Patch repairs carried out on liners either before or after installation have resulted in leaks and unsightly results. Patch repairs carried out before installation are repairs to the vacuum holes and resin addition holes.
Causes: Consequences of poor patch repairs are unsightly leaks and stains which detract from an otherwise good liner. Making a good patch repair is made more difficult when the air is warm and humid and the liner is cold enough to cause condensation that makes obtaining a dry surface hard to achieve.
Figure 1: A leaking patch repair. (Click photo to view video.)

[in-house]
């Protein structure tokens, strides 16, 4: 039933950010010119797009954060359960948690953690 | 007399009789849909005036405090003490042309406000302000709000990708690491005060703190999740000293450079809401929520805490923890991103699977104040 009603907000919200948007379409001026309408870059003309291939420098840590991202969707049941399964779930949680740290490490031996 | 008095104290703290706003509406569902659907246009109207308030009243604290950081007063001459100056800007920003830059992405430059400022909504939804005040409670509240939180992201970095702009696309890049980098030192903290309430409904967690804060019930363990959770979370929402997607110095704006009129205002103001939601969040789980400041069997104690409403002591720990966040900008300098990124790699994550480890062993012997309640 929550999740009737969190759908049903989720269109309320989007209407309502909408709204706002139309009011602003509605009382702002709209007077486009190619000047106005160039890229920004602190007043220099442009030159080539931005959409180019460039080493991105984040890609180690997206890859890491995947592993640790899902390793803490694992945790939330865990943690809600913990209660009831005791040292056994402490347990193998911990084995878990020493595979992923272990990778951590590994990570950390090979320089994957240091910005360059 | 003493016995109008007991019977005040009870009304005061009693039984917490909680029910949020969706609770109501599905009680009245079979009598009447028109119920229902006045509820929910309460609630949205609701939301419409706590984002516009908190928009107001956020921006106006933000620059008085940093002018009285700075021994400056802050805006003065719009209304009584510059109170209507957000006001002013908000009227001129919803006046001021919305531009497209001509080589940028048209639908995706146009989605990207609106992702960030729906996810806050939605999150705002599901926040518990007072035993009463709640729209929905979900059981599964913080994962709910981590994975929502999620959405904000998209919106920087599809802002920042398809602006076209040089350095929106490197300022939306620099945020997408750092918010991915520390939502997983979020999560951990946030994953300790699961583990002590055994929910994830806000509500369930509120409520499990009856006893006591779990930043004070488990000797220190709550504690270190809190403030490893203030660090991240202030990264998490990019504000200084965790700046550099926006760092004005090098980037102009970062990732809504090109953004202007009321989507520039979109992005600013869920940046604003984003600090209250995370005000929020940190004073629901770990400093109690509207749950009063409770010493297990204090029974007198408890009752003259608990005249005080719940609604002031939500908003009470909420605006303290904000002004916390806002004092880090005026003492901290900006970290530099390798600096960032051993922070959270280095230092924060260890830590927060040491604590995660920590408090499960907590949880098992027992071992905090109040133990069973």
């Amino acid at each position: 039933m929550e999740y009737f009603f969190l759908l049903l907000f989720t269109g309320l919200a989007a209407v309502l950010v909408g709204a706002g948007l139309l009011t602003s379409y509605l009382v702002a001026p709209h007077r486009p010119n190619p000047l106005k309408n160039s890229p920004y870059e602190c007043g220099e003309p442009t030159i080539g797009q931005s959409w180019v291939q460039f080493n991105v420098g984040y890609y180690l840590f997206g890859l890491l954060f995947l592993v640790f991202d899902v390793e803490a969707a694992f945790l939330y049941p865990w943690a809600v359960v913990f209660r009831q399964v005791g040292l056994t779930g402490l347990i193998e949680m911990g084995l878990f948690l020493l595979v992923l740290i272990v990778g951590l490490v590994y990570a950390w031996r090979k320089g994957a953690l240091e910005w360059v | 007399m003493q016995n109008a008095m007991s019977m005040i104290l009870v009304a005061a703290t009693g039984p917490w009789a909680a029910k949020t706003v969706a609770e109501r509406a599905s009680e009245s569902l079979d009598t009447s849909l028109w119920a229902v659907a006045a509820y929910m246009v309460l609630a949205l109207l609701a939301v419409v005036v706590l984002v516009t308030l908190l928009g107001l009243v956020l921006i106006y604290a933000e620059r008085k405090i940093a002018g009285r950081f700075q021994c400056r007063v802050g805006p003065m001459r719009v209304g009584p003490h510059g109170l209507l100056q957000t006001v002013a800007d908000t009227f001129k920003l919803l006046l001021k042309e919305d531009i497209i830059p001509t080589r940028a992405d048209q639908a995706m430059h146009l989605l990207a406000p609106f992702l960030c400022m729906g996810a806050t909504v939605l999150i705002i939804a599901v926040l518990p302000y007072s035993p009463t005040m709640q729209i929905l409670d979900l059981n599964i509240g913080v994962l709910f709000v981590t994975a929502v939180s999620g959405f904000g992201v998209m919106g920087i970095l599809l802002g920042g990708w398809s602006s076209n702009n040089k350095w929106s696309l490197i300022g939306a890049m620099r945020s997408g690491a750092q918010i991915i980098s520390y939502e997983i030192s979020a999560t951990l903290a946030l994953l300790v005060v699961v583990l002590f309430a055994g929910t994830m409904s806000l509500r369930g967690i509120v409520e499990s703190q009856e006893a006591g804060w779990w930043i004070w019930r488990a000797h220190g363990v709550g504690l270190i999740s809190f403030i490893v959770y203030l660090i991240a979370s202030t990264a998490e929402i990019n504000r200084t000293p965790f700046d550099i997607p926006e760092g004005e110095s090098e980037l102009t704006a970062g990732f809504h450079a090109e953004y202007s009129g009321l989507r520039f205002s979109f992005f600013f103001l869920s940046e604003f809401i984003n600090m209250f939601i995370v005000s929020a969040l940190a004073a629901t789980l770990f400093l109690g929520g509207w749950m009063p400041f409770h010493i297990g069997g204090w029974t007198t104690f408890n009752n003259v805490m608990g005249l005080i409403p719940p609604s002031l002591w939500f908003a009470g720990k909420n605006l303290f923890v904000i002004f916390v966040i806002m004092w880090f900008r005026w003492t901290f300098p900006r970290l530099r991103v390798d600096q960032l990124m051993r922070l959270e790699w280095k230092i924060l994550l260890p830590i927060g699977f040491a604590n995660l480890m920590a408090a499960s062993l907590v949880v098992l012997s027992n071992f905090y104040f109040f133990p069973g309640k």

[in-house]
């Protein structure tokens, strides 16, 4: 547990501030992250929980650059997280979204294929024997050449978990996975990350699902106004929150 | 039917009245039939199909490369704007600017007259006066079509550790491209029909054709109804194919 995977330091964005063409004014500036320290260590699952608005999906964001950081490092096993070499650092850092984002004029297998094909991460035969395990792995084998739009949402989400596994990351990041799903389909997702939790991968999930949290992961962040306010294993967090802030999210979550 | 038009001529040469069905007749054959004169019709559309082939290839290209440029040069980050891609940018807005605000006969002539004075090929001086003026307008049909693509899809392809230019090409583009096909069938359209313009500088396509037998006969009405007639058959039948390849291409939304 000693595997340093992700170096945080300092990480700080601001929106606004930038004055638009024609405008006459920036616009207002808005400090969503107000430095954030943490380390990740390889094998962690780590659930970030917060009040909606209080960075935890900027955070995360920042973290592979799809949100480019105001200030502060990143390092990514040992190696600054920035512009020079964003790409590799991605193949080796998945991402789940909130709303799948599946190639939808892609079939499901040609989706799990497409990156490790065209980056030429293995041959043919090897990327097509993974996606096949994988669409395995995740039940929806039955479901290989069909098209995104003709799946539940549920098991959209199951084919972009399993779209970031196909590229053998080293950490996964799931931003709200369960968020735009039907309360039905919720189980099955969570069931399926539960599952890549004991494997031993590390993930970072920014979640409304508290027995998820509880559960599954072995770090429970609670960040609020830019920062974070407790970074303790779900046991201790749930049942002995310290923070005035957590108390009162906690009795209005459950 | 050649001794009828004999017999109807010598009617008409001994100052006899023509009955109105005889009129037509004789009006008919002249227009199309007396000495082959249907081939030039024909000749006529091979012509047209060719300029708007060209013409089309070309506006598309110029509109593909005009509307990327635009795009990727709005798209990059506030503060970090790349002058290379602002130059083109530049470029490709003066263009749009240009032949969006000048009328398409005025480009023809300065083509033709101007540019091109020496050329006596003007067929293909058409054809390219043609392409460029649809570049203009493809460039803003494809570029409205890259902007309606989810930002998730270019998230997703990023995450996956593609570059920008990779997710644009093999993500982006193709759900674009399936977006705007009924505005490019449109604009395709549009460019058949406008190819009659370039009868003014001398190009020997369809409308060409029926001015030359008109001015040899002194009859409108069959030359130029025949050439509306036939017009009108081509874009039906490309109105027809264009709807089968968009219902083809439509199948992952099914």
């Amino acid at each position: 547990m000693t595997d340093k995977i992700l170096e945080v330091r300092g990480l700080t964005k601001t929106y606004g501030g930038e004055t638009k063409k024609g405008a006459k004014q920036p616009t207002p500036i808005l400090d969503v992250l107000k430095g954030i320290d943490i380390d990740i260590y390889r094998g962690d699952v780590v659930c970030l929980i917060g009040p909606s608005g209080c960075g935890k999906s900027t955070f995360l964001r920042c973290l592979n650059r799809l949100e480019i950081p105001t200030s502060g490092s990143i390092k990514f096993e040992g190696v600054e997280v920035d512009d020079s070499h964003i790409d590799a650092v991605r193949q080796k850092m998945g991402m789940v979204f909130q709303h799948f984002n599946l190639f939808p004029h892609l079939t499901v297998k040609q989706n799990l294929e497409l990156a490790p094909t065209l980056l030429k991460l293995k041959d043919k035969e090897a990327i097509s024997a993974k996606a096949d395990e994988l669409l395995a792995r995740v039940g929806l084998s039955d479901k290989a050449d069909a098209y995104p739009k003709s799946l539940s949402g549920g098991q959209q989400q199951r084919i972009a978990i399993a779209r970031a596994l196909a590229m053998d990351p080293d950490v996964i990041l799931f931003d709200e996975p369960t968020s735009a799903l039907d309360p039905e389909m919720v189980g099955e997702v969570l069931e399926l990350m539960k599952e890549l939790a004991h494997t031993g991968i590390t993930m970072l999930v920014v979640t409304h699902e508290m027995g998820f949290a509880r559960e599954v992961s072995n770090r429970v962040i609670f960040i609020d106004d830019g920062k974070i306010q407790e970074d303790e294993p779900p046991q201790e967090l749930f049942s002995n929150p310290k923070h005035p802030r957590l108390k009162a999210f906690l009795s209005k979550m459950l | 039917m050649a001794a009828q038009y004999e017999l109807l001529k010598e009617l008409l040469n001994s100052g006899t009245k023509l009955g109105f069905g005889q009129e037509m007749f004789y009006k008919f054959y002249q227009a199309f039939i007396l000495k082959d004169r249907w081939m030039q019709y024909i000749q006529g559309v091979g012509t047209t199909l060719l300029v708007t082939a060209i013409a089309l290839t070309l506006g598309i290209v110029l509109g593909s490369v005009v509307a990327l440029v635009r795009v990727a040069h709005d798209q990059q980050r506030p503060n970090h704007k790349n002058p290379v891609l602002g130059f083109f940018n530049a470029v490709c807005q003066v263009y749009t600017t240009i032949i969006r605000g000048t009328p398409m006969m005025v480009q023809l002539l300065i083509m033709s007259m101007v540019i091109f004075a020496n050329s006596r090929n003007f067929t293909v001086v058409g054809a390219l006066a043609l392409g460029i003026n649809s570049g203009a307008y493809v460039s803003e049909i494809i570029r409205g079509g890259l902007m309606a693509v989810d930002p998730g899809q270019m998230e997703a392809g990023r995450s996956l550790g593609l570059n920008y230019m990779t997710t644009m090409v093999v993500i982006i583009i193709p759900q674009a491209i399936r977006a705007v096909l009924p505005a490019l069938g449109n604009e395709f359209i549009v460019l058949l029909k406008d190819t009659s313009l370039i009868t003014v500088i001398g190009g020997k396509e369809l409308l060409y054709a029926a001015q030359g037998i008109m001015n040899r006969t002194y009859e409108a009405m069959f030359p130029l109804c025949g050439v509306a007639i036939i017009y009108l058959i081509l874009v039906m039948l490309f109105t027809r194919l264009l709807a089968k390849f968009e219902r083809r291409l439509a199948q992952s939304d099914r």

Figure 2: An unusual and unsightly patch. (Click photo to view video.)
Figure 3: An unsightly leaking patch close to a connection. (Click photo to view video.)
Solutions: Patch repairs will not leak if care is taken to ensure that the liner is clean and dry when the patch is placed. Where solvent adhesion is used, a minimum quantity of solvent should be used preferably applied with a syringe. The syringe should be withdrawn as the patch is “rolled” towards the syringe. After application, use a brush to apply glue to the edges of the patch.
During impregnation and installation ensure that all rollers and elbows (where a bottom inversion is used) are clean and smooth.
Patches should not have square, cut corners-rather the corners should be rounded. This makes them less likely to become dislodged.